My husband loves leather-bound books. The other day, while shopping at Costco, he saw a leather-bound version of The Arabian Nights. As a collector of classic literature, he could not pass up this book with its beautiful cover.
The New York Times recently ran an article on “Selling Books by Their Gilded Covers”. The gist of this article was that many publishers are releasing books with special cover design elements like deckle edges, covered endpapers, embossing, and exquisite jackets. The article’s author felt that publishers were giving old-fashioned print books a makeover to compete with ebook sales. The article asserts that if ebooks are about ease and expedience, the publishers reason, then print books need to be about physical beauty and the pleasures of owning, not just reading.
I agree, as digital books become more prominent, owning books will be as much about the physical beauty as it is about reading. However, I believe that this was true even before digital books arrived on the scene. My husband collected leather-bound classical titles before ebooks appeared. Even though he now has an iPad with numerous books on it, he still enjoys collecting these books.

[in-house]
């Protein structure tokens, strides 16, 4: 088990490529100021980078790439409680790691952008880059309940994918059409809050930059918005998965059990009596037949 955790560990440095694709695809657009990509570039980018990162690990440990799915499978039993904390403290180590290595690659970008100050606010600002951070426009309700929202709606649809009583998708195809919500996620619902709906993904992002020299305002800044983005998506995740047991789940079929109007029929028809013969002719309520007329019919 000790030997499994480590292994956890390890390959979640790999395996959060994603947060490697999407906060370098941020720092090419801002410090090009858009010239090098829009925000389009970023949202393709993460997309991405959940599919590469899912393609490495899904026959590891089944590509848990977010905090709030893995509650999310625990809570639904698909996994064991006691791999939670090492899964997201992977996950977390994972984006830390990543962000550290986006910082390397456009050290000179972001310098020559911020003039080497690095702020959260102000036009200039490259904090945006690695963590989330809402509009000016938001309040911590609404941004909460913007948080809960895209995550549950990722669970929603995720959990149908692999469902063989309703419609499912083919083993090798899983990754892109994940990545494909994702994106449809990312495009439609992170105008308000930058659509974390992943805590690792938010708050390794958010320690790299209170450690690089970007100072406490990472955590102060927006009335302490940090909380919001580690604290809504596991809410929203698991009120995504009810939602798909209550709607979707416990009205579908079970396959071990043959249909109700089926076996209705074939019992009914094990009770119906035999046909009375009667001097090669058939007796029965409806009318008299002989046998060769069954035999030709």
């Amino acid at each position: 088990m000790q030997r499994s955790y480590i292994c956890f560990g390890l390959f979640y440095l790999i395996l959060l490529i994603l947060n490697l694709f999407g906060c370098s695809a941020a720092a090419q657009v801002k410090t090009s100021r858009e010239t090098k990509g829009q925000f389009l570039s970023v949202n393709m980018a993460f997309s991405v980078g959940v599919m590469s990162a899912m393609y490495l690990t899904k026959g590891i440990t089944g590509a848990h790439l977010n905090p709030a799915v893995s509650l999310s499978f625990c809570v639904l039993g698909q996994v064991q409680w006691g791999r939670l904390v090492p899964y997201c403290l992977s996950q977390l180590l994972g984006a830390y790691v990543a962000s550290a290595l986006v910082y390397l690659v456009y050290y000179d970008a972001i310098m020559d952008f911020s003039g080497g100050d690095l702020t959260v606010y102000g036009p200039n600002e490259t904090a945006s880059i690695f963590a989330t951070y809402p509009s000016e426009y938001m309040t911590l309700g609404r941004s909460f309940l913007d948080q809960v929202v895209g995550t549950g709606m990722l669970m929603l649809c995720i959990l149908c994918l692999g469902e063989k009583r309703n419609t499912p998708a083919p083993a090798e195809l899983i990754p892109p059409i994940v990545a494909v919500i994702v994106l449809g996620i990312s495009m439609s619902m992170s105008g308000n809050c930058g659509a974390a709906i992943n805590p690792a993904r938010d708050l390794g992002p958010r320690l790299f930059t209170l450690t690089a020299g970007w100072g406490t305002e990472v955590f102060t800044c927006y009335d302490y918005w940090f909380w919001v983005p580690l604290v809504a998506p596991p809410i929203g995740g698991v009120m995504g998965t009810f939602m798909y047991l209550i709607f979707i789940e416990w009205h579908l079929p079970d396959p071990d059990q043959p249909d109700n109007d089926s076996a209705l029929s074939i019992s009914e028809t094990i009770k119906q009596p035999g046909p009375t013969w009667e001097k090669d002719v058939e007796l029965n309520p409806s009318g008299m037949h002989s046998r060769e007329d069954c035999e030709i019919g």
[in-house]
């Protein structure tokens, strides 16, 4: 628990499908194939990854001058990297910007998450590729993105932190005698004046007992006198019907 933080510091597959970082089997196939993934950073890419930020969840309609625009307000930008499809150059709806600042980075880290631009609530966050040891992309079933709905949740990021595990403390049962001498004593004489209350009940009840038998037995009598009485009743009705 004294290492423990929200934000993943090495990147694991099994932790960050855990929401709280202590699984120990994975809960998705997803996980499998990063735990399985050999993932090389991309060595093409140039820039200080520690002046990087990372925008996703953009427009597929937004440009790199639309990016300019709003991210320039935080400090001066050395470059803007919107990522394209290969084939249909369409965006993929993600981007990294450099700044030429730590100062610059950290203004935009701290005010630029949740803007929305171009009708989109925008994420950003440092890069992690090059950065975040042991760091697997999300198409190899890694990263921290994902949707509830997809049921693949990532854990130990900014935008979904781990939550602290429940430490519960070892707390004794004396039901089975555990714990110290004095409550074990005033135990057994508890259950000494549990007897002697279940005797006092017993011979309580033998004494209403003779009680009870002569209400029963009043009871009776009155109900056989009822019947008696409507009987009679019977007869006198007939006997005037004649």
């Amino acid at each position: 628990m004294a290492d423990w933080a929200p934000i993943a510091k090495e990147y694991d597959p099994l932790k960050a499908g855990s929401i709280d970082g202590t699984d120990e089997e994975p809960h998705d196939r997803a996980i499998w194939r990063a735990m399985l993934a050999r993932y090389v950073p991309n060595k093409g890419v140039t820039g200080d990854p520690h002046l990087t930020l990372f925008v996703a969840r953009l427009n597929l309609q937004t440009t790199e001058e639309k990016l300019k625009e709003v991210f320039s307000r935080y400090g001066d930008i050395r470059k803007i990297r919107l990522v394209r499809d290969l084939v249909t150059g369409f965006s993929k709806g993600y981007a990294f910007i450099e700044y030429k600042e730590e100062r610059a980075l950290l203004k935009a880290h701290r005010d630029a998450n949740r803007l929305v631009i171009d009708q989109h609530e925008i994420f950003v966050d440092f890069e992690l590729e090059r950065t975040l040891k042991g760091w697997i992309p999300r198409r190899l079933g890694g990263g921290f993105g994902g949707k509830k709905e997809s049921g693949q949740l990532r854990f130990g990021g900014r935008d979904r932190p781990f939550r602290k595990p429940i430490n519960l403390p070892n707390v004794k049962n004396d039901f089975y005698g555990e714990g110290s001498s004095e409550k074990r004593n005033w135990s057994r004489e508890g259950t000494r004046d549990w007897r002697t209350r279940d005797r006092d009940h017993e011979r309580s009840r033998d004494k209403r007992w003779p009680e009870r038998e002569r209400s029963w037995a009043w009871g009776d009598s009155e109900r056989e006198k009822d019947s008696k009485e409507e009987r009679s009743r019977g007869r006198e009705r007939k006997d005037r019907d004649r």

I think there are two more reasons to dress up book covers. I wrote about one reason in my post “Is There a Hole in Your Book?” where I talked about making book covers standout to attract attention amongst a plethora of titles. The other reason has to do with books as gifts. Giving someone a paperback title is a nice gift. Giving someone a book with a gilded cover is a more elegant gift that may be treasured more than just a plain book.
As you ponder the cover design for your next book, keep this idea in mind. Would your book sales benefit from using some form of unique or elegant cover design?